Please disable your Ad Blocker to better interact with this website.

Green Party Candidate Trolls Loebsack in Congressional Race

IMG_4486


By: John Thompson

Voters in Iowa’s southeast, Second Congressional district will have a choice at least between a nerdy, Mt. Vernon College professor and the guy that said the B-word a lot on Breaking Bad.

Daniel Clark announced his intention to run for Congress as a Green Party candidate where “he intends to work with independents in Iowa to break the two party system with-in the all-important state.”

Clark posted some platforms on a crowd sourced fundraising announcement saying “We need to get big money out of politics and overturn citizens united. I refuse to take superPAC money.” His Crowdpac campaign had raised $279 at the time of posting.

The Green Party is not an official political party in the state of Iowa after the presidential candidate, Jill Stein only managed to get 11,479 votes or .07 of the statewide total. The Iowa code requires that a candidate receive 2% of the statewide total to gain or maintain official standing, a process that opens up organizations to benefits like ballot qualifying candidates through nominating conventions.

The Green Party obtained official status in 2000 with Ralph Nader’s presidential campaign only to lose it in 2002 when their gubernatorial candidate failed to meet the same benchmark. The Libertarian Party nearly doubled that hurdle with Gary Johnson’s campaign in November at 3.7% and received official status.

Clark’s campaign is unlikely to have any effect on the congressional race. The most profound impact will probably be to the Libertarian Party as disgruntled Iowans have another option to disperse their protest vote. There is a core constituency in both camps but many of the overall vote total comes from people who are upset with the political system. Few of them have a visceral desire to support a third party candidate.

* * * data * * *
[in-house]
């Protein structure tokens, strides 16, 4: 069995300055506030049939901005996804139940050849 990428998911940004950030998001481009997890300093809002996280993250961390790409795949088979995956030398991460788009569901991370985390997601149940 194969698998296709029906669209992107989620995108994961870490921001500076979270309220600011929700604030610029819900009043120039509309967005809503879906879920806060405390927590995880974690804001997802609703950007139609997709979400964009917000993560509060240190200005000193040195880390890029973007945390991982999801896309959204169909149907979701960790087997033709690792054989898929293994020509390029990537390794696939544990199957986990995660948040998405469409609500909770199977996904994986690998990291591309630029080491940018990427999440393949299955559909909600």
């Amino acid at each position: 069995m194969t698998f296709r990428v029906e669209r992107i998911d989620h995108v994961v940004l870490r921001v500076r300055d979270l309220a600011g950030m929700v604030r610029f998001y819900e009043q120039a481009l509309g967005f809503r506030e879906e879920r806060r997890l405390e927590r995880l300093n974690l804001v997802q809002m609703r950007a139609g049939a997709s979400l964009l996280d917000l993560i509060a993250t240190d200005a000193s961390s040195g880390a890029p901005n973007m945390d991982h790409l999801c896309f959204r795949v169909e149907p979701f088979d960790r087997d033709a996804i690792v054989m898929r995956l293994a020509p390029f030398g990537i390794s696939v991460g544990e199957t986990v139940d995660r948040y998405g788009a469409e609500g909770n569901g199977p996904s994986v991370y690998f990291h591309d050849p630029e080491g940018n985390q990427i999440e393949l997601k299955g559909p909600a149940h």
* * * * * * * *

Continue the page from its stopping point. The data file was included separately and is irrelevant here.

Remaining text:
Daniel’s populist rhetoric projects that he will unite a core group of Independent voters who in actuality tend to favor one party over the other or find themselves in the middle. It’s uncommon for a far-left, fringe candidate to activate people with moderate convictions to make a hard shift to the outside edge of the political spectrum.

He has an uphill battle convincing his blue collar, traditionally Democratic district to support his message. Clark’s progressive values such as free college and labor-ending environmental views are out of synch with the district’s slide-to-the-right due to Trump’s message on jobs and infrastructure.

The recently Green convert went to the Democratic National Convention as a Bernie Sanders delegate. Clark has been a mascot of the “Bernie or bust” movement of younger activists who became engaged in the political process for the first time under the Independent, Vermont senator. They quickly put themselves back on the outside when Sanders did not win.

Clark has personally been acerbic in dealing with liberal activists, arguing in online forums and dismissing their candidates for lack of ideological purity.  This gives them little incentive to abandon the Democratic Party to support another option.

Regardless of the outcome it is healthy for more candidates to participate in public discourse. Most people enter these contests to give back and truly believe the way to make the world better is to promote their own values. His campaign may not have an impact on public policy but is very likely to have an impact online in Facebook groups. He’s tapped in to a tiny, vocal group of millennial social justice warriors who mostly engage in the political process using something they call “dank memes.”